It's almost done.
Years of writing, rewriting, and months of editing has been completed. Last week I received the galley proofs and I spent the past several days reading the book, making last minute changes (more for clarity than content), and checking for errors that may have slipped through. (Hopefully, I caught them all).
The book is being sent to the printer, and in a few weeks time it should be out.
The past few months have been busy, and the past several weeks have been a whirlwind. Here are a two observations or things I noticed while reading my unpublished book one last time.
- I leave out the "a" article a lot.
- No matter how many times I read the book, ideas for it never stopping coming. This is a good thing while writing, but a frustrating thing once it's finished. I have to stop reading it as its author and start reading it to enjoy it.
So, on Saturday, March 21, 2015, at 10:30, I will be having a launch party for my book to celebrate the past few years of hard work.
Come and check it out! You can also check out the Facebook page for more information. While you are there, you can Like It and get updates!
In June of 2012, I was talking to my wife about a novel of mine called Child of the Downers and all the ideas I had for it.
I began developing the story in 2005-2006, and wrote the first draft in 2007. After that, I spent a year working out the history of my world, splitting the original book (130,000 words) into smaller books, and other rewrites. But in the end, I was never satisfied with the final product, so I put the project away.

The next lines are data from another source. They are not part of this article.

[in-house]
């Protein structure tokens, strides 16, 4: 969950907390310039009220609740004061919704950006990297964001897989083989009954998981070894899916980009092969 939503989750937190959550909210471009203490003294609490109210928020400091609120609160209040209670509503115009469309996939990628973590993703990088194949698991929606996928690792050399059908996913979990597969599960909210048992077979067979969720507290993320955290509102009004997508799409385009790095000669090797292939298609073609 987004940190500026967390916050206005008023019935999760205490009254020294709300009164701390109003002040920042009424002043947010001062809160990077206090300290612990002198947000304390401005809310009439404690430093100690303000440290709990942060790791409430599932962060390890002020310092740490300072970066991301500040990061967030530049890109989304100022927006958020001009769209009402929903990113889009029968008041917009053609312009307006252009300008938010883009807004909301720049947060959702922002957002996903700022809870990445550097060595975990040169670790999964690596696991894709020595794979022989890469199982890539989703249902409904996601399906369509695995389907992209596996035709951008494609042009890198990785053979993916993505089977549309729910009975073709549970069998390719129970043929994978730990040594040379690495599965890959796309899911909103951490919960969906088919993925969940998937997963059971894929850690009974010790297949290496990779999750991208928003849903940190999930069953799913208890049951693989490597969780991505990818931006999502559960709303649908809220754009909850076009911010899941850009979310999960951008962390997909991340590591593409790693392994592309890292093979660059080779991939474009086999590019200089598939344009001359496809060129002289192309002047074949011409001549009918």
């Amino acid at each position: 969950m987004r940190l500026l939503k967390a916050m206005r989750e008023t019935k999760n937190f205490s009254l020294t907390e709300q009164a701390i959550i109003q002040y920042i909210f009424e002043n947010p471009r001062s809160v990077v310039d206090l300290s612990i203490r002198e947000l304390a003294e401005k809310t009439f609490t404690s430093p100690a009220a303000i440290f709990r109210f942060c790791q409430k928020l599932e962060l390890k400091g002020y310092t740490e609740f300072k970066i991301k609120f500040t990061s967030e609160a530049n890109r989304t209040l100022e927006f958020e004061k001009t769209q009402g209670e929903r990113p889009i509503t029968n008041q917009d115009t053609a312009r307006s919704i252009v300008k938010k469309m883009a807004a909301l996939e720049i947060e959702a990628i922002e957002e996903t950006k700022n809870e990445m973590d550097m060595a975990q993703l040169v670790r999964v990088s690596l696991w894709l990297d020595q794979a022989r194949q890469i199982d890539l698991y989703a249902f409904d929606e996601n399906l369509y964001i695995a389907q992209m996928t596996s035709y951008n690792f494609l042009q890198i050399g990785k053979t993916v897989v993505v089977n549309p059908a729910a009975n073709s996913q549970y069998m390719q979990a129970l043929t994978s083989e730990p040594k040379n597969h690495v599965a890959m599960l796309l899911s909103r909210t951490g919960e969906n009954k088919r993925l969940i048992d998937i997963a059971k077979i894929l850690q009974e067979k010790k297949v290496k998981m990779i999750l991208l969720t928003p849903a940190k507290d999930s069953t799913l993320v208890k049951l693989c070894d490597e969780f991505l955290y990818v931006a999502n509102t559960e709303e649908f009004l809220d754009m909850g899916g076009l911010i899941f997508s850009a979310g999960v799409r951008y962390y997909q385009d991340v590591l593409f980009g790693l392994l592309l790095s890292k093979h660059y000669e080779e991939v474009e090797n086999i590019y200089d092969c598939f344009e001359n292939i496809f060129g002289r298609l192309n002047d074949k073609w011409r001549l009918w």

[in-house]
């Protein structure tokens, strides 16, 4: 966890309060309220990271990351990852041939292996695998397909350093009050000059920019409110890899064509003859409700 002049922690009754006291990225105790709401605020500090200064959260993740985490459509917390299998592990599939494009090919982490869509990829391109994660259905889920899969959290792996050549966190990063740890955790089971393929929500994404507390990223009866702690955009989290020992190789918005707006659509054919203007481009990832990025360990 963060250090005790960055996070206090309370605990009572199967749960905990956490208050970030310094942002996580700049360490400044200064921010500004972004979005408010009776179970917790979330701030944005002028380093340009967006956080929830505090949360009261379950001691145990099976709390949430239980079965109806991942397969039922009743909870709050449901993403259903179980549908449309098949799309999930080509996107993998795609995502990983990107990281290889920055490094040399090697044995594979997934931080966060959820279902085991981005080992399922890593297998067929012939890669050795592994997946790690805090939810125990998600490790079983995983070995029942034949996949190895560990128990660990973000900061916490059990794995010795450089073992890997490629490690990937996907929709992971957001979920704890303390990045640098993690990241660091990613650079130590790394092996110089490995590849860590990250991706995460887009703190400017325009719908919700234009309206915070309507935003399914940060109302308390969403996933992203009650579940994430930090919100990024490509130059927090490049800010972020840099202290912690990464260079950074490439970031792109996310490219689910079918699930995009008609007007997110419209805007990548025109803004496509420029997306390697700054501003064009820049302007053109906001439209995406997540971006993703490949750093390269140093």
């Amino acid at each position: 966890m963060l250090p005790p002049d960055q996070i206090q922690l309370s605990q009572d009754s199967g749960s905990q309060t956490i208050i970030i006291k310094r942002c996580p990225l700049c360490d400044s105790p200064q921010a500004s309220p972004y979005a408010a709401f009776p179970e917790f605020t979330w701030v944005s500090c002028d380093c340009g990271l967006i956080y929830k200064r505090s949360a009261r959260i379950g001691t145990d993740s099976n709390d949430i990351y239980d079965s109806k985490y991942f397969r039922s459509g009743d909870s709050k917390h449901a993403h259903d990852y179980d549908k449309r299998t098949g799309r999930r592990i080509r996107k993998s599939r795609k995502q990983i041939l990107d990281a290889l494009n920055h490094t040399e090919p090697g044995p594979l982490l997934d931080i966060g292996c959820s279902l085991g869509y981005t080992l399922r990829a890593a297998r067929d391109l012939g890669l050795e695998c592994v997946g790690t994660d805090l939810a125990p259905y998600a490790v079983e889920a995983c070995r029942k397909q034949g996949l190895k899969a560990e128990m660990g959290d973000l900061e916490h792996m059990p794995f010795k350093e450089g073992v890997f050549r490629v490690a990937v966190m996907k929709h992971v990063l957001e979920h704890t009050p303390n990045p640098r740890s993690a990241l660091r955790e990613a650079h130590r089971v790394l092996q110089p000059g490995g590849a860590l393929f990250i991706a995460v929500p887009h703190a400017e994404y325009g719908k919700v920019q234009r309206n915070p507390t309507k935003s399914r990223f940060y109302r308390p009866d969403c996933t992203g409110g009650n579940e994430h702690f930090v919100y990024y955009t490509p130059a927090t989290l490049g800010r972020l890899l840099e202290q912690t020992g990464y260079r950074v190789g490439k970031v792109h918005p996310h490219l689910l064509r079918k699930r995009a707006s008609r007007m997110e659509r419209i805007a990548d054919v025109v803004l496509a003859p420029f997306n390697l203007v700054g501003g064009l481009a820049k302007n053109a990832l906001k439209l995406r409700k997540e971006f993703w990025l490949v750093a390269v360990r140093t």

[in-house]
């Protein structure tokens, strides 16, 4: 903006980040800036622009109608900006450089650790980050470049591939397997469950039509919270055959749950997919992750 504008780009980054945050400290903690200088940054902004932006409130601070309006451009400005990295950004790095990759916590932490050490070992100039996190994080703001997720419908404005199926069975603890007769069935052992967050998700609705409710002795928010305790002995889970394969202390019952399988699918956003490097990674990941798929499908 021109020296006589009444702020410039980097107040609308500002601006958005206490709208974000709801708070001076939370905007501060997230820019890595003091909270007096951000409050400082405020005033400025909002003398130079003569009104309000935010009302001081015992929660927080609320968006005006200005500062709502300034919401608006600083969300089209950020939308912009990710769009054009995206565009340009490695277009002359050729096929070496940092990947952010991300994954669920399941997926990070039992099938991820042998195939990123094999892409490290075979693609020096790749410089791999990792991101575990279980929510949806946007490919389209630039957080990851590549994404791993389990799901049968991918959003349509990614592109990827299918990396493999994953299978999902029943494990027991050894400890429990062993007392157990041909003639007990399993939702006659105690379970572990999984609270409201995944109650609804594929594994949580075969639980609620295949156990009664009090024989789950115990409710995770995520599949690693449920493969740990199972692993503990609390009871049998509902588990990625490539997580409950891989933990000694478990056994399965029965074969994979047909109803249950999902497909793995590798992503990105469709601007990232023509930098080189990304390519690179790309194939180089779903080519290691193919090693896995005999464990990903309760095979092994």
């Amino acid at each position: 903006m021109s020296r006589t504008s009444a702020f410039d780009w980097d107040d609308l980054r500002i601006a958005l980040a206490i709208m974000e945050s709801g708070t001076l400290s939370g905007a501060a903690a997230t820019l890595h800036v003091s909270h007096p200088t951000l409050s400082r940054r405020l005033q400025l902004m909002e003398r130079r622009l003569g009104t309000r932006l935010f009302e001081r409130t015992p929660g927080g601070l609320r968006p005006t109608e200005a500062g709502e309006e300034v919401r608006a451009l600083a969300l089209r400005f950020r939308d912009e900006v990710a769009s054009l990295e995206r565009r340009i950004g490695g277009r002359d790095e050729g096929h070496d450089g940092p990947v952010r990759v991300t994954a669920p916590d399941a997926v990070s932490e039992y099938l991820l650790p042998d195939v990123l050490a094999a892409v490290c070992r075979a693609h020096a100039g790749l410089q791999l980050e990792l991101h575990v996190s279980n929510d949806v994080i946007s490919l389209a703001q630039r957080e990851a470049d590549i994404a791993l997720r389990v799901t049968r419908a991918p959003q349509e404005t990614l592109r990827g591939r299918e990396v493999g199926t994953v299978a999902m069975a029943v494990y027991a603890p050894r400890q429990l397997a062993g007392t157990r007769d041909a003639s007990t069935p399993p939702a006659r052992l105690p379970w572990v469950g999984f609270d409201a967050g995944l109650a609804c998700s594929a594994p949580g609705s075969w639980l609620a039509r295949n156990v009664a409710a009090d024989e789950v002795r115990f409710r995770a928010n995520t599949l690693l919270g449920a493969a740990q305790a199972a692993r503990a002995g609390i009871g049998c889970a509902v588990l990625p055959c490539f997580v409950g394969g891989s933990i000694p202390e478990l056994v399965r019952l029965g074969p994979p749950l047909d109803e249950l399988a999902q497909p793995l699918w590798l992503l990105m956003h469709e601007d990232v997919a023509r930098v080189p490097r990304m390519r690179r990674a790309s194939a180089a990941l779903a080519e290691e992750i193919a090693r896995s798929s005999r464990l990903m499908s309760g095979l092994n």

In 2008, I wrote another book called The Last Rose of Innod. Then, in 2009, I began another novel called The Drowning of Martin Ashby. In the intervening years, I edited, and worked on other projects. But there I was in 2012, stalled, unable to get past the 30,000-word mark in my Martin Ashby novel.
But during those five years, ideas for Child of the Downers were springing up. Pieces of the story I was never satisfied with began to work themselves out. Holes were being filled, and characters were becoming more defined, while new characters were emerging.
So as I was discussing this with my wife, she suggested something that I strangely didn’t feel free to do. She said, “Maybe you should put the Martin Ashby novel away and try working on Child of the Downers.”
Without hesitation, I agreed.
It was as if I was waiting for her to suggest it all along. It had been five years since I wrote a sentence in and for that book. Once I began writing it again, I enjoyed my writing more than I had in the past year. I always loved the story. I love the world I created and the characters that inhabited it. I loved the changes I made to the story and the world, and I hope that others will love it just as much. (MARCH 10th, 2015)
Since then, the name to my novel has obviously changed (Scar of the Downers) and I’ve written another draft to another novel (The Cry of Kilhaven).